EU leaders grapple with bank risks as economy weakens
European Union leaders gathered Friday to gauge the risk of a banking crisis developing from recent global financial turbulence and hitting the economy even harder than the energy crunch tied to Russia's war in Ukraine.
The deliberations by EU government heads in Brussels follow US regulators shutting down two US banks, including Silicon Valley Bank, and a Swiss-orchestrated takeover of troubled lender Credit Suisse by rival UBS.
The emergency actions on both sides of the Atlantic revived memories of the 2008 global financial meltdown and the ensuing EU sovereign debt crisis, which almost broke apart the euro currency now shared by 20 European countries.
"For the moment, we see no reason to be worried," Belgian Prime Minister Alexander De Croo told reporters on his way to the EU meeting. "But we monitor it really closely, almost on a daily basis, because no one knows what can happen." The European economy has been slowing rapidly since Russia invaded Ukraine 13 months ago to the day, leaving the EU flirting with recession. The war has fuelled inflation by prompting cuts in supplies of previously abundant Russian oil, natural gas and coal and by denting consumer and business confidence.
The European Commission, the EU's executive arm, expects economic growth in the 27-nation bloc to slow to 0.8 per cent this year from 3.5 per cent in 2022 and 5.4 per cent in 2021. A projected rebound in growth to 1.6 per cent next year depends on a sound banking sector able to lend to businesses and consumers and protect deposits.
The EU has beefed up its regulation of financial institutions since the euro debt crisis, and little sign has emerged so far of broader contagion in Europe from Credit Suisse's dramatic rescue.
Nonetheless, financial supervision in Europe remains a patchwork of EU and national authorities pursuing common approaches rather than heeding an actual single European rulebook.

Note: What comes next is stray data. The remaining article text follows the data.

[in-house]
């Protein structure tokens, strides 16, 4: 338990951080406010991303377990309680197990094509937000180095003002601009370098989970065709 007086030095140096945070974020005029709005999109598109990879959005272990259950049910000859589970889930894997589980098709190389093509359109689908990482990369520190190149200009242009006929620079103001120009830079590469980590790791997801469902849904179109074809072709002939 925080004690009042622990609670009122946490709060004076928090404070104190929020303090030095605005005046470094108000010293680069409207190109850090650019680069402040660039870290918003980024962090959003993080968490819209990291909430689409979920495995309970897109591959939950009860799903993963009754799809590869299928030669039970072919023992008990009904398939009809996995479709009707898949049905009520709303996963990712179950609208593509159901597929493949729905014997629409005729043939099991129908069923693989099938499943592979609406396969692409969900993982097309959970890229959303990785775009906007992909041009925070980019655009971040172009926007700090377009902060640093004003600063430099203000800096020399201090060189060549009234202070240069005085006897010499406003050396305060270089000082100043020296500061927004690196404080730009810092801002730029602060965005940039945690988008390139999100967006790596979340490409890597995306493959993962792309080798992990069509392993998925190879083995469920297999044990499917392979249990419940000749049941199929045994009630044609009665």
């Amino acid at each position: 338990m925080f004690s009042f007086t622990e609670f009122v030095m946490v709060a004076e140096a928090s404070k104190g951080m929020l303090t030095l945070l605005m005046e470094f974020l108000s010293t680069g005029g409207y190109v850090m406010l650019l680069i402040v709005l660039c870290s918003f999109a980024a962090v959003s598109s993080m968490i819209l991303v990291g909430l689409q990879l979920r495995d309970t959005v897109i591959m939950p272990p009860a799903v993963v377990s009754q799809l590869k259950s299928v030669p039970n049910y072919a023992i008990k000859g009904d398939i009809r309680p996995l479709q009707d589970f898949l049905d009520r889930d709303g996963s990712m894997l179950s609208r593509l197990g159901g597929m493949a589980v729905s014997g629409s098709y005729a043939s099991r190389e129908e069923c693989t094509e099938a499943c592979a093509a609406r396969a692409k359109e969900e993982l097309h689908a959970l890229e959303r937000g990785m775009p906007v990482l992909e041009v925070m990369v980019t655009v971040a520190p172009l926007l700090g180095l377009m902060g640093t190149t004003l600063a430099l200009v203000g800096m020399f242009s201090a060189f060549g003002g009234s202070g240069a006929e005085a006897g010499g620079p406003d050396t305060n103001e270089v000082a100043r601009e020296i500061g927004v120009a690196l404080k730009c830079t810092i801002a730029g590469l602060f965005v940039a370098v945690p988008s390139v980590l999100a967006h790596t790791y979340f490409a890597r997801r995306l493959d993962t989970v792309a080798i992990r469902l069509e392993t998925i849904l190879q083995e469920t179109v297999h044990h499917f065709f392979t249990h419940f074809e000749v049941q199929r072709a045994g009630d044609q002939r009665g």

For example, the euro area still lacks a common deposit insurance system, which is widely considered a key defence against future European bank crises. A stalemate among national capitals over how to share risk has left the bloc without this regulatory pillar.
On the market front, officials have said European banks generally have adequate cash buffers — while still urging vigilance.
"I am very confident in the amount of liquidity, the amount of resilience, that our banking system has built up," said Paschal Donohoe, who leads the group of eurozone finance chiefs and is Ireland's public expenditure minister. "But we can never be complacent." One reason for prudence is that the European Central Bank has raised interest rates from record lows, denting the balance sheets of lenders and making it more expensive for consumers and businesses to get loans. The ECB is seeking to bring stubbornly high euro-area inflation, which was 8.5 per cent in February, closer to a 2 per cent target.
ECB President Christine Lagarde and Donohoe are attending the EU summit to share their views about the economy.
"I'm really looking forward to the discussions with the president of the European Central Bank to understand where we are going and what tools they plan to use in the future — what are the prospects for our economy and inflation," Estonian Prime Minister Kaja Kallas said.
(This story has not been edited by Devdiscourse staff and is auto-generated from a syndicated feed.)
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